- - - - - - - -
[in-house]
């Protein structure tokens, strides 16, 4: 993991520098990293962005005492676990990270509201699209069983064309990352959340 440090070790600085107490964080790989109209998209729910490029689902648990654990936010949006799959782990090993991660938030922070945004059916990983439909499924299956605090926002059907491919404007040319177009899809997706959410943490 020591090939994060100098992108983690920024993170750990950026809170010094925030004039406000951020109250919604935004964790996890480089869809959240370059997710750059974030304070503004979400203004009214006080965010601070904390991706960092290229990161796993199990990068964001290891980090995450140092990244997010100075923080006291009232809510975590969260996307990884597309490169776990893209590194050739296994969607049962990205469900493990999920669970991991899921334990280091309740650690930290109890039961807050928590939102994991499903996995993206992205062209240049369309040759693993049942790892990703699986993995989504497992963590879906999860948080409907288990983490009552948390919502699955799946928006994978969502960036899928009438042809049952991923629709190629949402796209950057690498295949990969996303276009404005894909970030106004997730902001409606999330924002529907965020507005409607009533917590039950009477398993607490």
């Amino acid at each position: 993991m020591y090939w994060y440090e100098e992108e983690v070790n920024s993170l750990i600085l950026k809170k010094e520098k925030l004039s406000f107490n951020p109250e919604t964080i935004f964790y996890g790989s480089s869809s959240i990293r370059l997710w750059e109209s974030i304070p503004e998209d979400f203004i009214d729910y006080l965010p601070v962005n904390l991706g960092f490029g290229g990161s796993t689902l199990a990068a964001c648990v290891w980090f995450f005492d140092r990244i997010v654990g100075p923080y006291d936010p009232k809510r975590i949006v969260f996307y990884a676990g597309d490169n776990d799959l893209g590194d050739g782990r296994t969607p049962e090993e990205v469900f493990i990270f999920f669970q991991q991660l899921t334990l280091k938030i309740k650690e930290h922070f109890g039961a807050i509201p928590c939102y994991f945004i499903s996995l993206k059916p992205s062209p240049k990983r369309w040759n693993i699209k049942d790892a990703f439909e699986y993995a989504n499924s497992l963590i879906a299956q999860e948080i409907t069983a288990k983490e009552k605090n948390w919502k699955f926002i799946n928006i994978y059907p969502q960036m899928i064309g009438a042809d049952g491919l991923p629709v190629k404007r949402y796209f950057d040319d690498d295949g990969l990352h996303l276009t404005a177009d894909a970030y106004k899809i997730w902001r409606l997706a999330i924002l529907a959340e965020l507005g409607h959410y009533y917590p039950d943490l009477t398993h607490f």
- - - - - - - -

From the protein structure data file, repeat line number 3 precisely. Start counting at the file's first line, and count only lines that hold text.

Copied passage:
């Amino acid at each position: 993991m020591y090939w994060y440090e100098e992108e983690v070790n920024s993170l750990i600085l950026k809170k010094e520098k925030l004039s406000f107490n951020p109250e919604t964080i935004f964790y996890g790989s480089s869809s959240i990293r370059l997710w750059e109209s974030i304070p503004e998209d979400f203004i009214d729910y006080l965010p601070v962005n904390l991706g960092f490029g290229g990161s796993t689902l199990a990068a964001c648990v290891w980090f995450f005492d140092r990244i997010v654990g100075p923080y006291d936010p009232k809510r975590i949006v969260f996307y990884a676990g597309d490169n776990d799959l893209g590194d050739g782990r296994t969607p049962e090993e990205v469900f493990i990270f999920f669970q991991q991660l899921t334990l280091k938030i309740k650690e930290h922070f109890g039961a807050i509201p928590c939102y994991f945004i499903s996995l993206k059916p992205s062209p240049k990983r369309w040759n693993i699209k049942d790892a990703f439909e699986y993995a989504n499924s497992l963590i879906a299956q999860e948080i409907t069983a288990k983490e009552k605090n948390w919502k699955f926002i799946n928006i994978y059907p969502q960036m899928i064309g009438a042809d049952g491919l991923p629709v190629k404007r949402y796209f950057d040319d690498d295949g990969l990352h996303l276009t404005a177009d894909a970030y106004k899809i997730w902001r409606l997706a999330i924002l529907a959340e965020l507005g409607h959410y009533y917590p039950d943490l009477t398993h607490f």